1.45pm update: Try coming up with something madder yourself at boundaryassistant.org.
Residents in Greenwich borough voted by 55% to 45% to remain in the European Union yesterday – but the rest of England didn’t follow its lead. The referendum result has set in play a tumultuous series of events that will eventually touch all our lives.
Too often, Londoners like to think that they’re above the provincial masses in terms of their political awareness. But one strong cue that the game was up for the Remain camp came between 1.30 and 2am with the turnout figures across Lewisham, Greenwich and Bexley. 63% in Lewisham, 69% in Greenwich… and 75% in Bexley, which was always going to vote Leave.
By breakfast time, Lewisham was 70% Remain, Greenwich 55%, Bexley just 37%.
The closeness of the vote should have come as no surprise – remember, Greenwich voters narrowly backed Boris Johnson for mayor in 2008.
Officially, that’s as detailed as it gets. But thanks to Lib Dem campaigner Stewart Christie, who was at the count in Woolwich, for posting this ward-by-ward Greenwich breakdown on Twitter…
These are the 17 Greenwich wards in alphabetical order. A health warning – postal ballots were thrown into the mix, so they may not provide the full picture. But nonethless, the results provide an interesting insight into the communities that make up the borough.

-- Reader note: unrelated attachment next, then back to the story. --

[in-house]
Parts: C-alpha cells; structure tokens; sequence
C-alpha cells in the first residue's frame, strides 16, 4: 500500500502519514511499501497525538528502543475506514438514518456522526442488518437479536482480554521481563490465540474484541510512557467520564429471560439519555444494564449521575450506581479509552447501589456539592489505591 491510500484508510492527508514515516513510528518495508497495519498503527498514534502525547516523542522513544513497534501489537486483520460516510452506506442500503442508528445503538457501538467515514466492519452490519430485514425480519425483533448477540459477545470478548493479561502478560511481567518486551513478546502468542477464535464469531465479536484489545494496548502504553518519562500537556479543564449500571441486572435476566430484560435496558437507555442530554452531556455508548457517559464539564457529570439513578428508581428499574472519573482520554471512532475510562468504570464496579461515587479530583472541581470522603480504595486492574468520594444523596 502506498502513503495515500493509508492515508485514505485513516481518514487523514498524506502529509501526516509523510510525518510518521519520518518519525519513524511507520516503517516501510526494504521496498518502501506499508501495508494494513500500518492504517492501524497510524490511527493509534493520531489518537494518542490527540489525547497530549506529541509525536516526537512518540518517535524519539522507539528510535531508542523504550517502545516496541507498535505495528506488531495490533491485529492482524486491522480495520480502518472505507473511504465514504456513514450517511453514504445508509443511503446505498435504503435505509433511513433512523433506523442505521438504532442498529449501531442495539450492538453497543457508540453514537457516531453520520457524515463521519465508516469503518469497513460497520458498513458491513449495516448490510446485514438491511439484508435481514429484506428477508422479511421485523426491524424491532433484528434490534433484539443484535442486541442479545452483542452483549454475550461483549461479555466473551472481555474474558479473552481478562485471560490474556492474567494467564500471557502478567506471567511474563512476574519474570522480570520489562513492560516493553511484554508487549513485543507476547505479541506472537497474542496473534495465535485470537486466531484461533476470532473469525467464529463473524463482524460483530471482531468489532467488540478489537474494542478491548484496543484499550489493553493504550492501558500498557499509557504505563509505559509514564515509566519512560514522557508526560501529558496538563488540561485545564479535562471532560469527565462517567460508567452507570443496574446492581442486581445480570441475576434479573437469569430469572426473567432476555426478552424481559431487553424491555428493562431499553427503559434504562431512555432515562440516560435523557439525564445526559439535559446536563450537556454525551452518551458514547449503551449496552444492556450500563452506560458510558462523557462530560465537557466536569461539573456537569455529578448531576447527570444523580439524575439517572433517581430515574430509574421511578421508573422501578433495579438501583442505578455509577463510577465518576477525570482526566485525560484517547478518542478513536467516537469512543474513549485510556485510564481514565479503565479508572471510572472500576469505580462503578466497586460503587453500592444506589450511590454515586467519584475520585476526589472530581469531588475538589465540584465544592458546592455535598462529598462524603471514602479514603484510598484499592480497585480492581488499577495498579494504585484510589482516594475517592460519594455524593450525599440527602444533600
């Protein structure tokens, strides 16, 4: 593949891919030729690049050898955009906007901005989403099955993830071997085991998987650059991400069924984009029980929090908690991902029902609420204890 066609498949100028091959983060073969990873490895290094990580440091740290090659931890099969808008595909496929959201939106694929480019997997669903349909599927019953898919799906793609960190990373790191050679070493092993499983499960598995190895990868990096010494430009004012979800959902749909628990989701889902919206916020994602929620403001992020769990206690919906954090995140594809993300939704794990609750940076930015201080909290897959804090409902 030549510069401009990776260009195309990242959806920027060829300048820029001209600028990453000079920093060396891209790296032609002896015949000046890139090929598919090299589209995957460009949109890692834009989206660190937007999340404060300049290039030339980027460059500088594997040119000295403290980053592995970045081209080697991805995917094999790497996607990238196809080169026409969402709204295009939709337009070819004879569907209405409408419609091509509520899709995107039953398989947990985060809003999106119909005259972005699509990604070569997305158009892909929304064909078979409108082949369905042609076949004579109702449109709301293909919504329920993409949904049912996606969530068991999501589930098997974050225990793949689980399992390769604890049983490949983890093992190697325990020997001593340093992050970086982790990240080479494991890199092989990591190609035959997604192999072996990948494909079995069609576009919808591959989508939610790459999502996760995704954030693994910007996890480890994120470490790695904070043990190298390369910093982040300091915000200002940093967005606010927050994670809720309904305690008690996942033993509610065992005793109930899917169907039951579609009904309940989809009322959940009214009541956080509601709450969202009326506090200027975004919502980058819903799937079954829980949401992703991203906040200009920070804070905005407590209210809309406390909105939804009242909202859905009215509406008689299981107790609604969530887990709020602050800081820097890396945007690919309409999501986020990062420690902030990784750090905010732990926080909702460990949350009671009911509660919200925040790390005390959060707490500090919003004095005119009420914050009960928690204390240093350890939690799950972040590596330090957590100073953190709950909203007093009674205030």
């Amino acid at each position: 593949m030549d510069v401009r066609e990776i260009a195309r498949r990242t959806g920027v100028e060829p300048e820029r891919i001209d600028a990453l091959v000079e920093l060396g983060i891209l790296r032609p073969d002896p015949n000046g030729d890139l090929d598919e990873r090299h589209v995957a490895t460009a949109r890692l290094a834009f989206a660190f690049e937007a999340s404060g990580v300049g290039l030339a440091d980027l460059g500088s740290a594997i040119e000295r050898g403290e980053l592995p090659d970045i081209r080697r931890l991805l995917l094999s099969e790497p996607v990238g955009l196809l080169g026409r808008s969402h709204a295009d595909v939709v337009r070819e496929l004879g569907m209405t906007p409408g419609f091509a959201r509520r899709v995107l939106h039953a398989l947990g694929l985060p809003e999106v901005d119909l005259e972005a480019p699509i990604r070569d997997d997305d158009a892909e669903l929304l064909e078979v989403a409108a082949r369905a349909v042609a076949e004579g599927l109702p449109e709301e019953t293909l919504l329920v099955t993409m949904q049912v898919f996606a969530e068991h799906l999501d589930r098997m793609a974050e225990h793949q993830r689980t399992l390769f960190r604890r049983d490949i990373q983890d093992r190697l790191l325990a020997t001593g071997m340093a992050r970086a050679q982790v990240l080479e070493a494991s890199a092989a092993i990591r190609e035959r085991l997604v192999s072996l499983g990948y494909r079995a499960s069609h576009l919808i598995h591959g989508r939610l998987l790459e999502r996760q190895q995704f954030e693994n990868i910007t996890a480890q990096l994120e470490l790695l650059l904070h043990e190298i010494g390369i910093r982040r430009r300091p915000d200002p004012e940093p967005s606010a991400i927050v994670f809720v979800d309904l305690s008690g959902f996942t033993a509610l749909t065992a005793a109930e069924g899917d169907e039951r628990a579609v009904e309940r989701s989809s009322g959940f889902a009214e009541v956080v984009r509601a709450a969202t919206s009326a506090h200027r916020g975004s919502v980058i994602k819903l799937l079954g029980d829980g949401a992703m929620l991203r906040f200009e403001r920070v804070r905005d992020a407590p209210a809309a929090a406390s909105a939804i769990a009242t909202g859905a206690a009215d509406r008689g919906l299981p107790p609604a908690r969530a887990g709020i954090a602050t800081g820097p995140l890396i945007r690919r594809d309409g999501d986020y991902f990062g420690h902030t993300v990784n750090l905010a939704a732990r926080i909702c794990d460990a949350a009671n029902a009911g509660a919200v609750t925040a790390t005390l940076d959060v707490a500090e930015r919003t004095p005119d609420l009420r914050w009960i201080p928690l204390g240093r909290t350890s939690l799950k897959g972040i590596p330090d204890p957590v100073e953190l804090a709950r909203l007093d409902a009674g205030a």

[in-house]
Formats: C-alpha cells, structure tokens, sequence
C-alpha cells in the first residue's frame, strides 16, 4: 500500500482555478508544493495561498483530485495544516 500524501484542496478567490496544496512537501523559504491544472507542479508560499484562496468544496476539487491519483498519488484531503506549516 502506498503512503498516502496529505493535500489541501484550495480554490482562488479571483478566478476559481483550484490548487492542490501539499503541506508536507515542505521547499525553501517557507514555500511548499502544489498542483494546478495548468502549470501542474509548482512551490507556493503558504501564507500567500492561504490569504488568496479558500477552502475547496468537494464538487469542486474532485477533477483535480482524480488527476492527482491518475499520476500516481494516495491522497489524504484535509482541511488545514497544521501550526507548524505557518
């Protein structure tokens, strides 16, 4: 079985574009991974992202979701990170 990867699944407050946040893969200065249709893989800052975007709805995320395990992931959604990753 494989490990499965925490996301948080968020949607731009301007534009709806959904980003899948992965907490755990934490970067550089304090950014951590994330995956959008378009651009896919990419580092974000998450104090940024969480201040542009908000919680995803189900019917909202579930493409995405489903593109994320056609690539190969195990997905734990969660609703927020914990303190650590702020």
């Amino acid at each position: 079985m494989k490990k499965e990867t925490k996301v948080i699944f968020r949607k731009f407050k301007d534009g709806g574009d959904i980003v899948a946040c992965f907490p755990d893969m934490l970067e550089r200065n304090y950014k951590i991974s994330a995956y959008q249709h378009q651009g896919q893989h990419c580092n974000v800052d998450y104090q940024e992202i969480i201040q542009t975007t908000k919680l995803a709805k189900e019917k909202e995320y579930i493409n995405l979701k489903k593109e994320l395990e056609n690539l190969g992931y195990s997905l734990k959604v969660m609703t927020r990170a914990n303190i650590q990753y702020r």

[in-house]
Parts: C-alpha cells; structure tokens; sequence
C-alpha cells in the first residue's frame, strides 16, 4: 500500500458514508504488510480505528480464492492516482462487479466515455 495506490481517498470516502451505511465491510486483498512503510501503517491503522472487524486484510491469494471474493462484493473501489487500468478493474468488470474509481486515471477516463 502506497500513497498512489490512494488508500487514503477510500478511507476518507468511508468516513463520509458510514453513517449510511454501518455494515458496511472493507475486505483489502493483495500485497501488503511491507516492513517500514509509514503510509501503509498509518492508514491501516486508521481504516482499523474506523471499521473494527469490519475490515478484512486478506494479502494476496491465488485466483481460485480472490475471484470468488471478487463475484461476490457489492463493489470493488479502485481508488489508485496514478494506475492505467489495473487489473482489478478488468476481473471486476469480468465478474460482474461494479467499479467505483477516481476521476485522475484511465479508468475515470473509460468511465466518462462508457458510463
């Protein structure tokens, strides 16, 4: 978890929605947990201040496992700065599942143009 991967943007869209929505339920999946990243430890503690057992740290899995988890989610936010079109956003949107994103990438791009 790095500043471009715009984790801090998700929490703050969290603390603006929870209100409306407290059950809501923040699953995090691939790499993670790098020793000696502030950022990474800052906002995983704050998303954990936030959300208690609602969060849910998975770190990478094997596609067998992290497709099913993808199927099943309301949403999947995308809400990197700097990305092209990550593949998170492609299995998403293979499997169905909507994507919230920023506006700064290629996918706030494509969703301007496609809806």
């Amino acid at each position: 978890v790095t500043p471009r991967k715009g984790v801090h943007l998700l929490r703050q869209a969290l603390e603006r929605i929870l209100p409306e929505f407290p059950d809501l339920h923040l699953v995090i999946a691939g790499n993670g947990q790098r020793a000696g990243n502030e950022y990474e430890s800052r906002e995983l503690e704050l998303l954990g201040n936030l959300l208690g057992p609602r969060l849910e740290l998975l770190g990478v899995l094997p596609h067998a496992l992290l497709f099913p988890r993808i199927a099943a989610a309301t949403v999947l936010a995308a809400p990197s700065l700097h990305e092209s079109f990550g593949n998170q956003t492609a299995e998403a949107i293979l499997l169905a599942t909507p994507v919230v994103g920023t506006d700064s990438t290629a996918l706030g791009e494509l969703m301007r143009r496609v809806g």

- Abbey Wood (3 Lab): Remain 45.70%, LEAVE 54.23%
- Blackheath Westcombe (2 Lab, 1 Con): REMAIN 70.47%, Leave 29.45%
- Charlton (3 Lab): REMAIN 58.53%, Leave 41.41%
- Coldharbour/ New Eltham (3 Con): Remain 42.04%, LEAVE 57.91%
- Eltham North (2 Lab, 1 Con): Remain 48.21%, LEAVE 51.74%
- Eltham South (3 Con): Remain 44.29%, LEAVE 55.69%
- Eltham West (3 Lab): Remain 43.96%, LEAVE 56.00%
- Glyndon (3 Lab): REMAIN 54.02%, Leave 45.94%
- Greenwich West (3 Lab): REMAIN 76.31%, Leave 23.65%
- Kidbrooke with Hornfair (3 Lab): REMAIN 51.85%, Leave 48.11%
- Middle Park & Sutcliffe (3 Lab): REMAIN 50.73%, Leave 49.23%
- Peninsula (3 Lab): REMAIN 69.06%, Leave 30.90%
- Plumstead (3 Lab): Remain 49.30%, LEAVE 50.63%
- Shooters Hill (3 Lab): REMAIN 55.86%, Leave 44.11%
- Thamesmead Moorings (3 Lab): REMAIN 55.36%, Leave 44.59%
- Woolwich Common (3 Lab): REMAIN 61.05%, Leave 38.92%
- Woolwich Riverside (3 Lab): REMAIN 59.40%, Leave 40.51%
No surprise to see the (mostly) more prosperous Greenwich West and Blackheath Westcombe wards leading the remain vote, along with Peninsula ward, which has changed utterly in the past two decades. Strong votes around Woolwich and Thamesmead will be testament to strong Labour “get the vote out” operations – opponents mess with the Labour machine at their peril.
But it’s also telling to see the four Eltham wards voting out. Eltham’s always voted more like the rest of England than London.